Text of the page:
By Voices - Do the Collapse
the entire 13 years of his band's existence, GBV have continued
to be the first and foremost in combining the "lo-fi" sound
with '60s pop influences and lyrics that make absolutely no
real sense. But their albums, though full of good ideas, have
resembled less of a musical statement and more of a catalog
- until now. Lead vocalist and songwriter Robert Pollard has
brought in a ringer - ex-Cars leader Ric Ocasek - to produce
Do the Collapse and play the occasional keyboard, and
he couldn't have made a better choice; the results are astounding.
Not only have Guided By Voices made their most accessible
album ever, but they've done it without even an ounce of mainstream
concession. Back in his days with the Cars, Ocasek was often
struggling with his bandmates and record label on these exact
issues. For the most part, he lost - although no one can argue
with all the great pop the Cars made, it was a band that often
sacrificed its desire to take a few more risks with its music
at the expense of the big hit.
the Collapse is, one would imagine, exactly the sort of
record Ocasek would have wanted to make. In fact, the insistent
guitar wall of sound that opens "Mushroom Art" bears more
than a passing resemblance to the Cars' "Strap Me In," but
this is still very a much a Guided By Voices album. The lo-fi
vibe remains, but the band sounds far more proficient. Pollard's
eerie voice remains, but the occasional sense of "Look ma,
I've made a record!" has been replaced by the certainty of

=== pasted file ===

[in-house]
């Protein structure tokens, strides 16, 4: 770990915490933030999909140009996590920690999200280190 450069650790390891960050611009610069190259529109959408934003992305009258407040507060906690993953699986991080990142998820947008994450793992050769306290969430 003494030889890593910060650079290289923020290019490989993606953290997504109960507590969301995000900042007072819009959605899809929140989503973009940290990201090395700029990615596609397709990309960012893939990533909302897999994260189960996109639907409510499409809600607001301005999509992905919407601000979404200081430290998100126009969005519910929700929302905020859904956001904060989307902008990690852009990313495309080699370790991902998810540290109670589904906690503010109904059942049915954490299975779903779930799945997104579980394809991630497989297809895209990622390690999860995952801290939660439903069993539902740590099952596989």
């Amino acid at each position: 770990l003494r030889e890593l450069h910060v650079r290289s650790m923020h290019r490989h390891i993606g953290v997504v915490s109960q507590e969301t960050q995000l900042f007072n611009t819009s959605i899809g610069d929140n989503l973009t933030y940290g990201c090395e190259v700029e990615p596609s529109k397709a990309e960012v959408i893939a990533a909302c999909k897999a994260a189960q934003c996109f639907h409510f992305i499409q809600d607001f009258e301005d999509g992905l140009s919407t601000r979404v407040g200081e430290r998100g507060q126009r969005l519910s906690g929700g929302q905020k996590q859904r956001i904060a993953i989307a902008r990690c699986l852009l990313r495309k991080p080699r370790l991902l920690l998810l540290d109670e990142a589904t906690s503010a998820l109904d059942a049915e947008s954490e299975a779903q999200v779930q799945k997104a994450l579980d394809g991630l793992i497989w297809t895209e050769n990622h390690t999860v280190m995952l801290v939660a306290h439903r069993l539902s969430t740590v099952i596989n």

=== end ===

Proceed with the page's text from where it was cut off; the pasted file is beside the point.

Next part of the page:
listening to a professional songwriter. The odd titles and
obscure images remain, but they sometimes actually mean something.
The 30 second patches of potentially good ideas for 3 minute
songs are now 3 minute songs themselves. it's as if the old
Guided By Voices (still very much worth listening to, incidentally)
were struck by lightning and instantly given the power to
capitalize on their dreams.
what are the clever pop concoctions that Pollard has finally
made? For starters, there's the paranoid angst of "Teenage
FBI" - "Someone tell me why / I do the things that I don't
wanna do?" Then there's the grunge-ish "Liquid Indian," and
"Optical Hopscotch," both holding their own with most soft-verse,
loud-chorus anthems this decade has become famous for. There's
the mockingly cheesy torch ballad "Hold On Hope," equally
inspirational and ridiculous. There's the infatuation imagery
of "Wrecking Now," which in an alternative world would be
playing in the background during a 'meaningful' teen drama
show. Best of all is "Surgical Focus," a psychedelic rocker
with a wild, unpredictable but impeccably crafted melody that's
as near perfect as most mere pop songs get - it begins "With
surgical focus / she stared at me and said / I'm willing to
reach out / get into your head" and end with "Climbing high
upon the rocky cliffs / we fly with surgical focus." The album
ends with the somewhat biographical "An Unmarketed Product,"
and the warning "Well, I can give you credit… and if you have
any luck, you'll get ahead before you're dead." How can you
not love this irony?
else can be emphasized save for a reassurance that GBV has
not 'sold out' in any sense. Rather, they have, as the album
title suggests, done the collapse into a thinking person's
pop band; intelligent, incisive, and focused. Surgically focused.
4.0 out of